"...we were able really to peel back the layers of the corporate structure and demonstrate to them that actually the makeup of the business, the location of certain assets, and the way it operated in a legal sense on paper was very different to the commercial reality they saw from day to day." - TR
It meant that the defendant entity, which was a named party in the arbitration proceedings, was effectively on paper, a corporate shell. This was a crucial issue for external counsel and the client, because there was then a massive challenge that they would not have been able to enforce against the primary defendant entity as all of its assets had been transferred elsewhere within the corporate group.
It’s a good example of meticulous, granular, laborious research over a long period of time. And the key information was on an obscure corporate registry, it was filed, it had been disclosed, it was there. In a sense, it was hiding in plain sight. After many months of research and analysis, we were able to gain a much better understanding.
The ultimate client came into it with extensive knowledge of their adversary, they were intimately familiar with the operations and functions of the business and yet we were able really to peel back the layers of the corporate structure and demonstrate to them that actually the makeup of the business, the location of certain assets, and the way it operated in a legal sense on paper was very different to the commercial reality they saw from day to day. So that was a really challenging one, but it was also very satisfying.
EON – I know this might depend on the situation, but what kind of timescales are we looking at in general?
TR - It varies hugely on a case-by-case basis. Depending on the exam question, we would like to think that at a relatively early stage, we would be able to give a clear understanding of what the art of the possible is. Do we think it is viable and realistic to try and answer the exam question? Or do we think there are fundamental challenges? Sometimes that can happen over a matter of days, or even hours, if we're conducting preliminary scoping research and looking to help the client understand what may be available out there, and how we would approach this with our investigation strategy.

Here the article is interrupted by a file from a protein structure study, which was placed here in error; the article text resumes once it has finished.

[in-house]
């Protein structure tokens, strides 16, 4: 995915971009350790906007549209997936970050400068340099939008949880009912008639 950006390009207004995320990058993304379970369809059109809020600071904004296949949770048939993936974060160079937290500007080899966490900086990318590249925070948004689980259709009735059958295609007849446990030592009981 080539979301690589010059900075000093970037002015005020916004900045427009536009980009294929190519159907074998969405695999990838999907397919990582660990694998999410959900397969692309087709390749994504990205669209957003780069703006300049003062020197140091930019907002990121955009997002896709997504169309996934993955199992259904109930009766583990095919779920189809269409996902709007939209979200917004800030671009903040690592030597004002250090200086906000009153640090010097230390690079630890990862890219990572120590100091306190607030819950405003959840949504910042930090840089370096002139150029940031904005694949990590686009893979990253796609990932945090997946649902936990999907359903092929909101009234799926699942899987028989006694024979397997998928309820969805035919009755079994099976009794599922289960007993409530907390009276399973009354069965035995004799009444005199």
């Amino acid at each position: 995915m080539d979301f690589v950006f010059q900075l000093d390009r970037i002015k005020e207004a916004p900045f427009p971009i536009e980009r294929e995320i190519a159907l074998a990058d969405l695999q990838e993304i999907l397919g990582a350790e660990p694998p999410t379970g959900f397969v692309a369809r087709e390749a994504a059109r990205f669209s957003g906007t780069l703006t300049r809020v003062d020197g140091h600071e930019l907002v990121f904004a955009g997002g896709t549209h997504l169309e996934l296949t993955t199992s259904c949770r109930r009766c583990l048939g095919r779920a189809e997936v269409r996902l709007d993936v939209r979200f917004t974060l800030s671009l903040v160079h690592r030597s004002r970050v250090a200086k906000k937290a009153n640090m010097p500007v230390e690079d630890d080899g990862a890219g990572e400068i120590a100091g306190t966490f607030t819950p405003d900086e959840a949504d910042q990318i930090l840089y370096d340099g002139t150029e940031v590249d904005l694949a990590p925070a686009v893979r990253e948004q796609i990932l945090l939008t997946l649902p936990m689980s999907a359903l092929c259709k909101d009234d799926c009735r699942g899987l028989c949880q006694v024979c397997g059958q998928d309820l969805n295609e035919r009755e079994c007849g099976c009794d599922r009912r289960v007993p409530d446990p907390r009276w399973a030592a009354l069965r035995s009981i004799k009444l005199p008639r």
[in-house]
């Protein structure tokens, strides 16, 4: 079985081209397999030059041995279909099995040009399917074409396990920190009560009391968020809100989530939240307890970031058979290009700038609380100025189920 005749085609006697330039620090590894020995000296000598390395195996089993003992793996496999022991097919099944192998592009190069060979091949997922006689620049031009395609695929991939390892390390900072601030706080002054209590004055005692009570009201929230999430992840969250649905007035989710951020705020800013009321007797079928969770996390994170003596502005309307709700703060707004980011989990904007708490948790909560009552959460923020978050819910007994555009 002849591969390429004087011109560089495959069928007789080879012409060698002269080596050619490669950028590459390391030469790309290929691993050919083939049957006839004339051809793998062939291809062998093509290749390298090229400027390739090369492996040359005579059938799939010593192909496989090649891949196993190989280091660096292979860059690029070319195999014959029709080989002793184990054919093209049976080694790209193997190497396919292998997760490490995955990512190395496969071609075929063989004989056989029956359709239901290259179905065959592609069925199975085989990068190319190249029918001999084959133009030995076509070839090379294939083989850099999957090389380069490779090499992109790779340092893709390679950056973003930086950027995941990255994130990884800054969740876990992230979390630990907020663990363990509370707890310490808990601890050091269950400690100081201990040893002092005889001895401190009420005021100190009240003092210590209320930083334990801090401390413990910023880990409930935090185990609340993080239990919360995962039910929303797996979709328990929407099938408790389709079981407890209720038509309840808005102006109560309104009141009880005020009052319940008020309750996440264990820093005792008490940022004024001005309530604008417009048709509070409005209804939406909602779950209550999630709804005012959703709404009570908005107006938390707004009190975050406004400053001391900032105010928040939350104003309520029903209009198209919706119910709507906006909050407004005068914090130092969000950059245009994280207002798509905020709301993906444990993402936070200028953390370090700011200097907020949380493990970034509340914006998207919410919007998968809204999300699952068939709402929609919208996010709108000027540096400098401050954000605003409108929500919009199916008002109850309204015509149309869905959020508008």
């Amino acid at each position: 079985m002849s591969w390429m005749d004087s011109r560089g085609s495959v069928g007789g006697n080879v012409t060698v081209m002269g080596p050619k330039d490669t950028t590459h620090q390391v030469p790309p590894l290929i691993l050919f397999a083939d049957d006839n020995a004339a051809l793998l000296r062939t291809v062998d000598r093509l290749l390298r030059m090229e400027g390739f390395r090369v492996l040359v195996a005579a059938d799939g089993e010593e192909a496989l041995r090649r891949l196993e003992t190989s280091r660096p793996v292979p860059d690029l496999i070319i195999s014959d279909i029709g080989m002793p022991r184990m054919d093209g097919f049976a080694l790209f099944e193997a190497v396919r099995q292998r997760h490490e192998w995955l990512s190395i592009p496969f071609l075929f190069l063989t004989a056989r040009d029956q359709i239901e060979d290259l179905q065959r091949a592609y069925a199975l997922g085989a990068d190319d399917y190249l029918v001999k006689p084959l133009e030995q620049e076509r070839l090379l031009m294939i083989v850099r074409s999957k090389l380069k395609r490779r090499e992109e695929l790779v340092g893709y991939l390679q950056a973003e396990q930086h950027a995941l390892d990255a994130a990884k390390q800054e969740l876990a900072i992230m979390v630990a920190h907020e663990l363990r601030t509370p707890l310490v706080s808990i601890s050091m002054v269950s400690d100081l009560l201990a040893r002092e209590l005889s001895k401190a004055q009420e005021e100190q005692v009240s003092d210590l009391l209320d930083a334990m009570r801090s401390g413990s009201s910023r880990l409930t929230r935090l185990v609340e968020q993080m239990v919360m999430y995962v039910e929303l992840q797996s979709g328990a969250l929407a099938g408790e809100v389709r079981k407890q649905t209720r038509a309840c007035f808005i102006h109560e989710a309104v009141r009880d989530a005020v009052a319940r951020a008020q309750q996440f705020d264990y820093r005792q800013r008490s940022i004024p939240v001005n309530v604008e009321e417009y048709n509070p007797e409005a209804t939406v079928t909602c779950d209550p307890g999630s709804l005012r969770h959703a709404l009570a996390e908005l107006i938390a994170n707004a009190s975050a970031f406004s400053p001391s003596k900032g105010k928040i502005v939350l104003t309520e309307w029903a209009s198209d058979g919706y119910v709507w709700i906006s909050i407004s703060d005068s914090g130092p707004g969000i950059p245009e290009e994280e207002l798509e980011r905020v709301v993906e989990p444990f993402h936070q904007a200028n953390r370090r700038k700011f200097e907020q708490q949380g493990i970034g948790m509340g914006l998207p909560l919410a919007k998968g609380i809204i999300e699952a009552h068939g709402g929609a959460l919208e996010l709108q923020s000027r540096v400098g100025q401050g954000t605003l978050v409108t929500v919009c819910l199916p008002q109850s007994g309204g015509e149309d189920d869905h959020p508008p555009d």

We worked on something very recently, under significant time pressure. In just less than three weeks, we commenced the engagement, and obtained a detailed briefing from the client, which was an international law firm acting for a financial services business, in a particularly complicated dispute. They had one very simple question, and we then worked with them to establish that there were four key subheadings to the initial question. There was a real challenge around whether or not we would be able to provide the information required to give them a satisfactory answer to their core question. But the other questions that came out of it actually became crucial in weighing up their strategic advice.
That’s an interesting example in which there was a relatively detailed body of information in the public domain. But there were also limitations to corporate filings made in certain jurisdictions. And some of the intelligence feedback that we were able to gather was relatively anodyne. The question was about the asset position of an entity within a specific jurisdiction, and although we were able to identify some information, it wasn’t particularly detailed, and didn't really shed much light.
The anecdotal feedback that we got from sources in the financial services sector, focused on things like the size of their office in the jurisdiction, how many employees they seem to have, whether they were an unknown entity in that market, and the perception of their profile and how they do business.
On the one hand, we weren't able to say, here's the slam dunk answer. Here are the filed financial disclosures which demonstrate the precise asset position of this entity at a point in time.
But we were able to present extensive feedback from a range of different sources, which would lead one to the logical conclusion that they have a significant presence there. They have a large office, they have a number of employees, they have a great reputation, and they're known for doing business discreetly and carefully.
This enabled the counsel team to make a sensible judgement call about the original big picture question regarding the asset position and whether or not it was viable to pursue a further claim against the entity in question.
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Written on June 6, 2023 by
Deminor helps businesses and investors monetise legal claims.